I had great big talks with mama and pops before heading down to Mexico, coming to no real conclusion other than if you gotta go, go, be safe, be good, take care of yourself, I love you. In parting we better realize one another; it’s the absence of someone you truly care about that makes reuniting such a wonderful, wonderful thing.
Cruising across the border into Tijuana was admittedly nerve-racking. Having been warned countless times of bandits, gang violence and corrupt police we were a little on edge, but still in good spirits. Fully awake. Ready for anything. Swelling with excitement, full up of joy, all things in front of us, the being here, the new, the foreign landscapes, cultures, peoples, things to come. We set out in the morning time.
Heading off for Mexico on a bike, I had heard a lot of negative things from a lot of people very close to me. Like,
“They’re gonna kill ya for your bike.”
“Baja California is worse than Communist Russia.”
“This is the dumbest thing you’ve ever done.”
Instead I focused on Townes Van Zandt’s description of the place. “Mexico ain’t bad Lord, the people there’ll treat ya kind.”***
Then rolling into Mexico, walking through the border, no one even checked our bags or passports. We strolled past men with AK47s, past mamas nibbling sweetly on babies’ noses, electric piano Spanish street pop musicians, taco vendors, and a long line of people trying to enter the USA. The wait must be half a day.
Border towns are often rough. And once we hop on the road I feel like I’m in no mans land. The road is rugged with potholes, there’s no shoulders, and fast drivers grumble through bad traffic. Slowly slowly we climb our way out of Tijuana, up a big hill, stopping only for (the best) street tacos (ever), and finally reach the peak. We race down the other side, rocks shooting out from under our tires, slip-sliding, yelling out arrrriba! Ay yi yi! dust trails from the debris on the road getting all up in my eyes, hauling ass, seeing all of Tijuana, foggy in the Mexican haze, cluttered shacks on desert hillsides with ragged homemade signs tied to ropes—it feels wild here. It feels like anything could happen and I feel free down to the depths of my soul. And without a cell phone too. Excited to eat Mexican food only, for senoritas, and for learning a brand new human language like children.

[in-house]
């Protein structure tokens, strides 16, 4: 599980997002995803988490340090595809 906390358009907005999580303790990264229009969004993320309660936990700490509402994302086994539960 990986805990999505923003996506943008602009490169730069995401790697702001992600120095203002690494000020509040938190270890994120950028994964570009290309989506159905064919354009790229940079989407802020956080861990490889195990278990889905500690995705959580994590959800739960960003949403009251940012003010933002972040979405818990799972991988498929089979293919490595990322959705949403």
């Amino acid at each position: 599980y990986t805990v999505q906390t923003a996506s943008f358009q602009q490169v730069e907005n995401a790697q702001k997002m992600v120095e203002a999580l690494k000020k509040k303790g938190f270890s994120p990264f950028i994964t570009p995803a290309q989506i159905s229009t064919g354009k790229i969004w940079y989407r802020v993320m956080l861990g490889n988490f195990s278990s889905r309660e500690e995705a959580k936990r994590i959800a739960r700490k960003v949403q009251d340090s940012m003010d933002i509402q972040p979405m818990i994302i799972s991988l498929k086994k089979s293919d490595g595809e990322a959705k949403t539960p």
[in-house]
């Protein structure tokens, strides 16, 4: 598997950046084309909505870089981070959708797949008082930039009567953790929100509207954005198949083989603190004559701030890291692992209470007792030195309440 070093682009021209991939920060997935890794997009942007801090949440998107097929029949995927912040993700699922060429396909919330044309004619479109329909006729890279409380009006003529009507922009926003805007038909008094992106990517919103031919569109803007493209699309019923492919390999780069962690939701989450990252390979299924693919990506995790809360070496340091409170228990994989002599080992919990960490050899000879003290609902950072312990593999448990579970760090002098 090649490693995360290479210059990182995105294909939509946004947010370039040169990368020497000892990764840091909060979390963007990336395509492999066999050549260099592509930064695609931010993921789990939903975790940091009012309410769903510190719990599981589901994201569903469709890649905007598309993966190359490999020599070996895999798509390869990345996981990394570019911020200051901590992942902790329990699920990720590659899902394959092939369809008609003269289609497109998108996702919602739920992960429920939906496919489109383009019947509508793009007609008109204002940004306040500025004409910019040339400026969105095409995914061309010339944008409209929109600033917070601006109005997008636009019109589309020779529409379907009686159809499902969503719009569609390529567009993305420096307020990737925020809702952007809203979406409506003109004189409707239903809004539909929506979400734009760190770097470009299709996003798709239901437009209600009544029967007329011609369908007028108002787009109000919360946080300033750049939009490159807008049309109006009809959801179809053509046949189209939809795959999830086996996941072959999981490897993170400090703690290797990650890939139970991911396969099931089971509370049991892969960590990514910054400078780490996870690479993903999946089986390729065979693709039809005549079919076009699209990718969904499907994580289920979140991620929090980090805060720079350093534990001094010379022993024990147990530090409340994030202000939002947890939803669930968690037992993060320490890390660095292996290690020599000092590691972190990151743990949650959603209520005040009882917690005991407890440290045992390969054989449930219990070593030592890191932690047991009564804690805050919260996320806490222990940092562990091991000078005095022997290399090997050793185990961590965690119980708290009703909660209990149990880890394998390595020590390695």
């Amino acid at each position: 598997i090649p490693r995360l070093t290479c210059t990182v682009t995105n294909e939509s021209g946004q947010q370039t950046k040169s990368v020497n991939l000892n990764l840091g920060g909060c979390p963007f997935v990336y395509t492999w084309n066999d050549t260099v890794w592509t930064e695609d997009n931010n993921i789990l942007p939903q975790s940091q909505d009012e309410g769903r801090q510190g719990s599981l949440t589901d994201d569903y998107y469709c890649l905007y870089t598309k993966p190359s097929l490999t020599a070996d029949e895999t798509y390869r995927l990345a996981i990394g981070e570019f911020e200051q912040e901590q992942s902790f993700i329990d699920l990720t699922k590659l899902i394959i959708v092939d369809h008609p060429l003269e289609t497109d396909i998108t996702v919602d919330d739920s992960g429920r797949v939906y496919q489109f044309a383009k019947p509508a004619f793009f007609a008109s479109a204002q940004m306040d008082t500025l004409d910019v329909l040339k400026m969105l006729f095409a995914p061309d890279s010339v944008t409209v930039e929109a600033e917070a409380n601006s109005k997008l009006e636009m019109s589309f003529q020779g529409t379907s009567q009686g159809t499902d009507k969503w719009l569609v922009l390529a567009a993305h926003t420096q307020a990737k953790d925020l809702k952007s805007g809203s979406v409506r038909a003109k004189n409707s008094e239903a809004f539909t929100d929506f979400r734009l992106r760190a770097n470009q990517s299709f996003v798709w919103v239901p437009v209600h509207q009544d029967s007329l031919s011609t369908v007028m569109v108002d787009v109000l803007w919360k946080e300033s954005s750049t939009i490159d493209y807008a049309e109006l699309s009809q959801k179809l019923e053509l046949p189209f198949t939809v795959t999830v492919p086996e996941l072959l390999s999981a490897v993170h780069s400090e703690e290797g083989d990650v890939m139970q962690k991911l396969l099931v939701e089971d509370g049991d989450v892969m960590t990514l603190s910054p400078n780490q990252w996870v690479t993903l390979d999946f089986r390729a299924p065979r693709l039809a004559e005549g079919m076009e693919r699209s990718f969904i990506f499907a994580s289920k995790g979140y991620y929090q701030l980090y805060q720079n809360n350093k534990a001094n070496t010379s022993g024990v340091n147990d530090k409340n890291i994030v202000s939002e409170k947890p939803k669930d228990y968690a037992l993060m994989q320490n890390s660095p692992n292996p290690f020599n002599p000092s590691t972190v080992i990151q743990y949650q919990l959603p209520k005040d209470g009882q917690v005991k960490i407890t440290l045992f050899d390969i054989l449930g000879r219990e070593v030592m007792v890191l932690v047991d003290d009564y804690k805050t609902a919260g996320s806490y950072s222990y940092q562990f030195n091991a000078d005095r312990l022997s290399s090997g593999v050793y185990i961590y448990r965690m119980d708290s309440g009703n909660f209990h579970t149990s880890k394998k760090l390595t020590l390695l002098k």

(December 17th - lil morning moment in desert cafe) KIND PEOPLE
Talking slow, long gaps in conversation, petting the restaurant cat with its slit tiger eyes in the morning sun, I ask Juan, the cook, que haces cuando no hay personas aqui? What do you do when there’s nobody here? “…Miro a las montanas,” I look at the mountains, he said.
Patiently interacting. I don’t speak Spanish well yet. The cat runs over to Juan, hops onto the picnic table, Juan pets him. We sit there drinking instant coffee in silence. It’s these people—patient, slow, kind—that make me want to learn Spanish. “Es muy tranquilo.” I said. “Si.”
(December 16th – lil evening moment in middle of nowhere)
I got caught up in the desert in a
Wiped my ass with the roots of some kind of yucca
and a soft looking rock.
Saw an eyeball in the rock so
I had to stop.
Then the sun just kept on gettin yellower
The winter wind was blowing hard.
A bush with little white cotton ball flowers was waving.
As a whole. the food in Mexico was wonderful, though sometimes you had no idea what kind of meat you were eating. We’d end up trying tongue (lengua), sheep’s cheek, and chicken extras just to see how they would go down, slimy and fatty and all, to mostly positive review, though sometimes there’d be that chunky, chewy piece that just wasn’t quite right. 3/4ths of the team ended up getting E- coli at one time or another.
Photos by Riley Engemoen
Shot on: 135 Color Infrared 35mm
***After looking up Townes Van Zandt’s lyrics on the internet I learned the correct words of the song are in fact “New Mexico ain’t bad Lord, the people there’ll treat ya kind.” Oh well. Solace is solace.